A Guide to Evaluating Your Effort In School

by Christine Chadwick

At some point in many students' schooling grades may begin to fall. Courses that used to be fairly easy may transform to challenging as the material moves on to more difficult concepts. If you were an eager student who loved to push yourself to try new things the thrill of academics may have paled as you entered adolescence and social pressure begun to mount. Maybe school has always been hard and you are not sure why.

As you enter or begin to prepare for university you may be struggling with some doubts as to your ability to make the cut. Before you decide higher education is not for you or that you should consider lowering your standards and expectations invest some time into investigating whether you are working to your potential. You need to evaluate how much effort you are truly putting forth in school before you can decide upon future plans.

Work With An Adult

Talk with a trusted adult about your concerns. If you have a good current relationship with your parents or at least one of them start there. If you are not able to rely upon a parent now might be the time to contact your school's counselling office or a teacher who you have a cordial relationship with.

Gather Facts

Sit down with your mentor and take a hard look at your current courses. Review your grades first. If you are really disappointed with them be honest with yourself. Are you current with assignments? Have you missed tests or failed to turn in projects? How is your attendance?

Are you taking the types of courses you need to apply to the post-secondary options that interest you? Do you have enough time to get all the courses in if you are not on track? Your school's counselling office exists in part to answer these questions and to help you plan to ensure what you need as far as grades and courses begin to fall into place.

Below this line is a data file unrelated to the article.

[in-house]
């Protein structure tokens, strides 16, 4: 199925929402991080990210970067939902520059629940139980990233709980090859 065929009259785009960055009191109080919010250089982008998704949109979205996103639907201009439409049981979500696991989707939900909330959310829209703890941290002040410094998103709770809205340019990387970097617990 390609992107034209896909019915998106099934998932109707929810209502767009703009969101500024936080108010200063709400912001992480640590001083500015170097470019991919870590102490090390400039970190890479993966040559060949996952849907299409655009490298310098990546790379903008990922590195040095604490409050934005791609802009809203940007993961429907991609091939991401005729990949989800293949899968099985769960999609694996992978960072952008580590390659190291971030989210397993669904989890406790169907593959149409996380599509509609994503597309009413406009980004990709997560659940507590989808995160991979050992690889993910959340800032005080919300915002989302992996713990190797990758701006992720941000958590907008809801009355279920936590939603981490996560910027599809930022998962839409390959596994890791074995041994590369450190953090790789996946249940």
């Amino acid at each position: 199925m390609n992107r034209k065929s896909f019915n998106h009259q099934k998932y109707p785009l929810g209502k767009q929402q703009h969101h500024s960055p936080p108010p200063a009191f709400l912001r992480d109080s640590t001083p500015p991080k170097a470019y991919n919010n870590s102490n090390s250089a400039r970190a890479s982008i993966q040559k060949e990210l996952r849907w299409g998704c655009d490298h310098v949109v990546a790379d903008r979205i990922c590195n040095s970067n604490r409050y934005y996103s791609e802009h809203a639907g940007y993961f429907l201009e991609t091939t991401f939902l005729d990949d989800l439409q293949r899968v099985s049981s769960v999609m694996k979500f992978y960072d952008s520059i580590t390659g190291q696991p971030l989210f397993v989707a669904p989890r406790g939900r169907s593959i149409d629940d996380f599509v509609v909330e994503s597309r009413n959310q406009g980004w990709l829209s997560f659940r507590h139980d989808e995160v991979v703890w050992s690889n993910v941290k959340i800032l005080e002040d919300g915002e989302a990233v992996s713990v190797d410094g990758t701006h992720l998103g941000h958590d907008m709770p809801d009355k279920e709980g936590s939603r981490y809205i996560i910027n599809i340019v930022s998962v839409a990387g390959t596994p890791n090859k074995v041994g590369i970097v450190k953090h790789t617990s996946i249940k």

Are Your Grades In Alignment With Your Established Ability?

Consult with your tutor or a trusted teacher about the correlation between standardised tests administered over the school years and your current school performance. Is there a disconnect? Is your current situation because you are not working hard enough or because you have always struggled with these subjects?

Investigate whether there are any other assessments that might shed light on what is interfering with classroom success. Perhaps there is a learning disability or thought processing barrier that can be addressed.

Do You Need Assistance With Planning?

Buy a daily planner and use to map out a study structure. List all courses and all the tests and deadlines you have. Work again with your trusted adult to see if your plan seems reasonable. Are you attempting too much? Or is the real problem that you are not attending to your classwork as you should?

Boredom Or Depression?

Is it possible you are not succeeding because you are not challenging yourself enough? Perhaps the answer is more rigorous, interesting courses. Are there things in your life bothering you, getting in the way of attending to your studies? If so, you may want to talk with a mental health professional.